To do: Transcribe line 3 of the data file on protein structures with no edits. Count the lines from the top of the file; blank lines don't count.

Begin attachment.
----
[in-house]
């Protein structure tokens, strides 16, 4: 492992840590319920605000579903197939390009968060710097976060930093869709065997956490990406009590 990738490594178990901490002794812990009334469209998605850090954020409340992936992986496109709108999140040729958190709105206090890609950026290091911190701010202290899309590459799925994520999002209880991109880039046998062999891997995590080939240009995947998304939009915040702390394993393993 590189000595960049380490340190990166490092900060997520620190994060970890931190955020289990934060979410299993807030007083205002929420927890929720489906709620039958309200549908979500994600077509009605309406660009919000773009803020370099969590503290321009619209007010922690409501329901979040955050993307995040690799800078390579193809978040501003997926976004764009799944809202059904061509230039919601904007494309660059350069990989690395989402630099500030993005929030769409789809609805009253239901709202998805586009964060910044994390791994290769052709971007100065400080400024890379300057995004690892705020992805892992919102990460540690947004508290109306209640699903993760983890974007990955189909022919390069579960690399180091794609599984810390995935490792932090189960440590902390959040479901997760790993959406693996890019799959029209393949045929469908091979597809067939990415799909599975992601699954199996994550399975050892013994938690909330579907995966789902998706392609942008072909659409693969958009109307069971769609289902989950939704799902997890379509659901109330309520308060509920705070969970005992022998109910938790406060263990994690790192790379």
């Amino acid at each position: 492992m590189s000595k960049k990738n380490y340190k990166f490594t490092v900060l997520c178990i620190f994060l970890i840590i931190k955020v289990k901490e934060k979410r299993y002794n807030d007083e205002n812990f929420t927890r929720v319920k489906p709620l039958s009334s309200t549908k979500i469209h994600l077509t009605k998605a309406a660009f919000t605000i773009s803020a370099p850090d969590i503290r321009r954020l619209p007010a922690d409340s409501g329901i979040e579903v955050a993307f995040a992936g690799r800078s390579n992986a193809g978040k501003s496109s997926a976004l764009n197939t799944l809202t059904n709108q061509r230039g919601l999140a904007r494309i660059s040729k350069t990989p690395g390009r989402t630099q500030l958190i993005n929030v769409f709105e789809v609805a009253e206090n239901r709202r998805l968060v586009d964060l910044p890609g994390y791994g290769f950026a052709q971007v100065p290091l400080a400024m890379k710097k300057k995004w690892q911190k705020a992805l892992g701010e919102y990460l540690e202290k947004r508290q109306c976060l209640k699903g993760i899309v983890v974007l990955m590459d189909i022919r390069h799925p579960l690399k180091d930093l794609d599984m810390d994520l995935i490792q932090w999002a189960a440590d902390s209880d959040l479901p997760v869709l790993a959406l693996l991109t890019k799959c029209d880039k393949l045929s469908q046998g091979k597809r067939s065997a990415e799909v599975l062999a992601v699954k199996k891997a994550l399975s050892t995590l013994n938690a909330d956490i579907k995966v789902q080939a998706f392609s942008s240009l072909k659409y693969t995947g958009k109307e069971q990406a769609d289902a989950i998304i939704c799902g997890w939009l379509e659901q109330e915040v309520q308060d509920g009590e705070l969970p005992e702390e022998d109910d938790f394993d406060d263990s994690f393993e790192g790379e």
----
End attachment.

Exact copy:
């Amino acid at each position: 492992m590189s000595k960049k990738n380490y340190k990166f490594t490092v900060l997520c178990i620190f994060l970890i840590i931190k955020v289990k901490e934060k979410r299993y002794n807030d007083e205002n812990f929420t927890r929720v319920k489906p709620l039958s009334s309200t549908k979500i469209h994600l077509t009605k998605a309406a660009f919000t605000i773009s803020a370099p850090d969590i503290r321009r954020l619209p007010a922690d409340s409501g329901i979040e579903v955050a993307f995040a992936g690799r800078s390579n992986a193809g978040k501003s496109s997926a976004l764009n197939t799944l809202t059904n709108q061509r230039g919601l999140a904007r494309i660059s040729k350069t990989p690395g390009r989402t630099q500030l958190i993005n929030v769409f709105e789809v609805a009253e206090n239901r709202r998805l968060v586009d964060l910044p890609g994390y791994g290769f950026a052709q971007v100065p290091l400080a400024m890379k710097k300057k995004w690892q911190k705020a992805l892992g701010e919102y990460l540690e202290k947004r508290q109306c976060l209640k699903g993760i899309v983890v974007l990955m590459d189909i022919r390069h799925p579960l690399k180091d930093l794609d599984m810390d994520l995935i490792q932090w999002a189960a440590d902390s209880d959040l479901p997760v869709l790993a959406l693996l991109t890019k799959c029209d880039k393949l045929s469908q046998g091979k597809r067939s065997a990415e799909v599975l062999a992601v699954k199996k891997a994550l399975s050892t995590l013994n938690a909330d956490i579907k995966v789902q080939a998706f392609s942008s240009l072909k659409y693969t995947g958009k109307e069971q990406a769609d289902a989950i998304i939704c799902g997890w939009l379509e659901q109330e915040v309520q308060d509920g009590e705070l969970p005992e702390e022998d109910d938790f394993d406060d263990s994690f393993e790192g790379e």